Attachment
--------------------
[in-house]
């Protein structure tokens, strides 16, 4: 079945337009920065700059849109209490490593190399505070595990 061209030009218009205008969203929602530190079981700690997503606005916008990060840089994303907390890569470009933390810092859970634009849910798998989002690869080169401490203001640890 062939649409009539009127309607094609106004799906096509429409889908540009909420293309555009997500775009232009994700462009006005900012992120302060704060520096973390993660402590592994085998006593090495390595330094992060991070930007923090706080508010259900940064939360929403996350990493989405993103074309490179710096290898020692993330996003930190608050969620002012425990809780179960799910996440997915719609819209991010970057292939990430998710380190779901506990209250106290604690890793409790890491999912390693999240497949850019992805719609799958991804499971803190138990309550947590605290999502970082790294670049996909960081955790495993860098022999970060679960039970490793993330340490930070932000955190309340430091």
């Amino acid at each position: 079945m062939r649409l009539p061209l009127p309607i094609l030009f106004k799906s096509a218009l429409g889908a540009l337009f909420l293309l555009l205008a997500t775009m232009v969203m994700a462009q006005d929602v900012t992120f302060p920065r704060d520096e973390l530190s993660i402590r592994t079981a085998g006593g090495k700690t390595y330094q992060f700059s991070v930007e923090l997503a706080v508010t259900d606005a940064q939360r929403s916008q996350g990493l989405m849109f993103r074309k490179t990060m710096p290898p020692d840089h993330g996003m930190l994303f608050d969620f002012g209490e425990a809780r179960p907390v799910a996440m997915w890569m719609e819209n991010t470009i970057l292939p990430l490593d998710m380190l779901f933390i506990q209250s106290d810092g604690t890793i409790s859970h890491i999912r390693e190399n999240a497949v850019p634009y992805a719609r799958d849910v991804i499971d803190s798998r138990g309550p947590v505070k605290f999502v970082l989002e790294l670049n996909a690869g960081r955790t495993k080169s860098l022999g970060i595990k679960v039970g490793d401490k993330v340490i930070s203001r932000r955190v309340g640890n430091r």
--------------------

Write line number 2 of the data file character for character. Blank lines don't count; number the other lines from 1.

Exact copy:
């Protein structure tokens, strides 16, 4: 079945337009920065700059849109209490490593190399505070595990 061209030009218009205008969203929602530190079981700690997503606005916008990060840089994303907390890569470009933390810092859970634009849910798998989002690869080169401490203001640890 062939649409009539009127309607094609106004799906096509429409889908540009909420293309555009997500775009232009994700462009006005900012992120302060704060520096973390993660402590592994085998006593090495390595330094992060991070930007923090706080508010259900940064939360929403996350990493989405993103074309490179710096290898020692993330996003930190608050969620002012425990809780179960799910996440997915719609819209991010970057292939990430998710380190779901506990209250106290604690890793409790890491999912390693999240497949850019992805719609799958991804499971803190138990309550947590605290999502970082790294670049996909960081955790495993860098022999970060679960039970490793993330340490930070932000955190309340430091």